Ms. Plame and her Democratic supporters mainly took turns restating their subjective convictions that she was a covert agent after all, that she did not recommend her husband to be sent to Niger, and that practically nobody in D.C. knew she was a spy until Robert Novak mentioned it in the newspaper. Rep. Diane Watson, California Democrat, (who also provided a rambling account of her own training in covert operations), indignantly accused "Robert Novak, of all people!," of leaking the classified name of Ms. Plame, apparently confused that Novak is not the designated Public Enemy Number 1, but Karl Rove. The scolding was good enough for the peanut gallery, who muttered approvingly, since Novak is close enough in their minds to supporting the administration to deserve hanging as well.

And yet somehow the name of Richard Armitage was never once breathed throughout Ms. Plame's entire appearance.

Two Republican members, Tom Davis and Lynn Westmoreland, showed up who were not there to measure Ms. Plame's graceful neck for the Medal of Honor. For the likes of these, though Ms. Plame left her cloak behind at the CIA, she let loose plenty of eye daggers at Davis and Westmoreland when they presumed to cross-examine her on her facts as if this were a real hearing. Westmoreland, for example, handily got Ms. Plame to admit that no CIA superior ever told her she was covert, either before or after the Novak column, and, just as important, got her to admit, reluctantly, that she was a Democrat. In 1999 Ms. Plame had used her own CIA cover employer, Brewster-Jennings & Associates, to contribute $1,000 to the Gore campaign--not exactly chump change even for an upper-middle class civil servant styling herself as an apolitical heroine on the frontlines of national security. And the crescendo of Ms. Plame's written statement before the committee included this:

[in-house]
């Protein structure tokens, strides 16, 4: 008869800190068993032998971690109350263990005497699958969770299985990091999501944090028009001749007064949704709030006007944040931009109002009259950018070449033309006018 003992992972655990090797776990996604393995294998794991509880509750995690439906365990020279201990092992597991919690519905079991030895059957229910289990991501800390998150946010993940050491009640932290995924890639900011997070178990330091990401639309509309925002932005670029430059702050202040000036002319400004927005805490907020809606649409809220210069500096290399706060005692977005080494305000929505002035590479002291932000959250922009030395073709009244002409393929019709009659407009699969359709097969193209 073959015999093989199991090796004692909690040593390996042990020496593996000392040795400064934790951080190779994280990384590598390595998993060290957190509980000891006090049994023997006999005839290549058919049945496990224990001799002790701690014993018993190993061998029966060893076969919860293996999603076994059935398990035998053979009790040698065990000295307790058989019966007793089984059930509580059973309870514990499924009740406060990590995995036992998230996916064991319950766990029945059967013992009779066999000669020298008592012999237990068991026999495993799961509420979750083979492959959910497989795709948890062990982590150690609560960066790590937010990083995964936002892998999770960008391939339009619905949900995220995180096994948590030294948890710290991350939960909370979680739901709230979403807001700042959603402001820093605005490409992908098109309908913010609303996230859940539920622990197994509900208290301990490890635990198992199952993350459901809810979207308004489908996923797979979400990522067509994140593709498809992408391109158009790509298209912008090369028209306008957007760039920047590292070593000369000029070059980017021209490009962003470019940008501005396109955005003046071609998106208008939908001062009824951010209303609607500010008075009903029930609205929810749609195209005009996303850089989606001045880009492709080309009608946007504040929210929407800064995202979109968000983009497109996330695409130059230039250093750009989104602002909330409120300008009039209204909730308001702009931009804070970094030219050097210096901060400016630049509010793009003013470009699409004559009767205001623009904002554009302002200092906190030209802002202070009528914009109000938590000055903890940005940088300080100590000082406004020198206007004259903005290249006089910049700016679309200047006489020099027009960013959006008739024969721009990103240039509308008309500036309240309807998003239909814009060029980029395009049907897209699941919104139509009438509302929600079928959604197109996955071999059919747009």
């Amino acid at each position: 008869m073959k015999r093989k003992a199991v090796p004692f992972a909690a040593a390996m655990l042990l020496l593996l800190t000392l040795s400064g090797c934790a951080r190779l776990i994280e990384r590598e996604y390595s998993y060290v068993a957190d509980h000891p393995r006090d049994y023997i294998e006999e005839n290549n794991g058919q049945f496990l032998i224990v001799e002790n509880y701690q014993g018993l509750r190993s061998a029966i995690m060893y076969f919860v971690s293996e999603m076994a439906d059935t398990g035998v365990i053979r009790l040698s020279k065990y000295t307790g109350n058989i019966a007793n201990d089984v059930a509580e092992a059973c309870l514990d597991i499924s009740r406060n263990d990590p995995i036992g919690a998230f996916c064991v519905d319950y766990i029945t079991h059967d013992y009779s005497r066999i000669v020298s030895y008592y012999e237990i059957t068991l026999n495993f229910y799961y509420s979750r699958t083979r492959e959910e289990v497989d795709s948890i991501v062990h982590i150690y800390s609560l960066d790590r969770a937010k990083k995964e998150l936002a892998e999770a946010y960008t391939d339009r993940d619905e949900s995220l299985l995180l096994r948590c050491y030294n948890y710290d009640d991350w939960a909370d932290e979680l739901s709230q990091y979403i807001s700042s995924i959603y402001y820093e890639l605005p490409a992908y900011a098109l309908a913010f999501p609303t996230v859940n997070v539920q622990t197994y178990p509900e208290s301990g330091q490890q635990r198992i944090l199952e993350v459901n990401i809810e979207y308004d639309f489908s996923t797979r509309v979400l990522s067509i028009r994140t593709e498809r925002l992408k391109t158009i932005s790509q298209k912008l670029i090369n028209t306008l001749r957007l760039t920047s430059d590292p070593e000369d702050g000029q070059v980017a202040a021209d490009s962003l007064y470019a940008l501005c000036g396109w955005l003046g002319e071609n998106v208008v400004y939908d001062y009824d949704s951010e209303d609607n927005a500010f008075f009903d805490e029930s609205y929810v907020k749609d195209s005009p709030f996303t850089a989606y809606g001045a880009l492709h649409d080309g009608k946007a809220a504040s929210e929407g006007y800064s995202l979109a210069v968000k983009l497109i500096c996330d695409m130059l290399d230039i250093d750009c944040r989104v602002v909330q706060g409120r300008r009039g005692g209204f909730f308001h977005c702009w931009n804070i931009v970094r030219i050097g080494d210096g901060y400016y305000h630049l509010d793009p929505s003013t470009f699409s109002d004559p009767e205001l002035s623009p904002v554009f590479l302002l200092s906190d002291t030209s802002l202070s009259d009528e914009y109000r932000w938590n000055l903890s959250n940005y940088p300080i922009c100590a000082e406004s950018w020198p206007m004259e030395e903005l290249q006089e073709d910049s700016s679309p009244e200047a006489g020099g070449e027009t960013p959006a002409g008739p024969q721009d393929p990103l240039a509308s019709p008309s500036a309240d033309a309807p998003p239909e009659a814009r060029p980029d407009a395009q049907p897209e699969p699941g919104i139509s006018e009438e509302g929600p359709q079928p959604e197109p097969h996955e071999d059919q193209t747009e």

"Politics and ideology must be stripped completely from our intelligence services or the consequences will be even more severe than they have been, and our country placed in even greater danger."

The point being, not that Ms. Plame's private political activism is unethical, but that there is a strong whiff of hypocrisy in her expectation that her husband can use his CIA connections--i.e., his wife--to enhance his grandstanding, partisan opposition to the Iraq war, and then retreat behind his wife's classified skirts where the White House dare not rebut him at the risk of national security.

The real heroine for me was Victoria Toensing, who was chief counsel of the Senate Intelligence Committee under Barry Goldwater, and drafted the Intelligence Identity Protection Act, the law that no one ever has, or ever will be charged with breaking in regard to Valerie Plame--sort of the 800-pound gorilla who's not in the room and whose whereabouts are still unknown. Ms. Toensing is the first person I've seen since Election Day actually talking back at the nonstop Democratic scolding.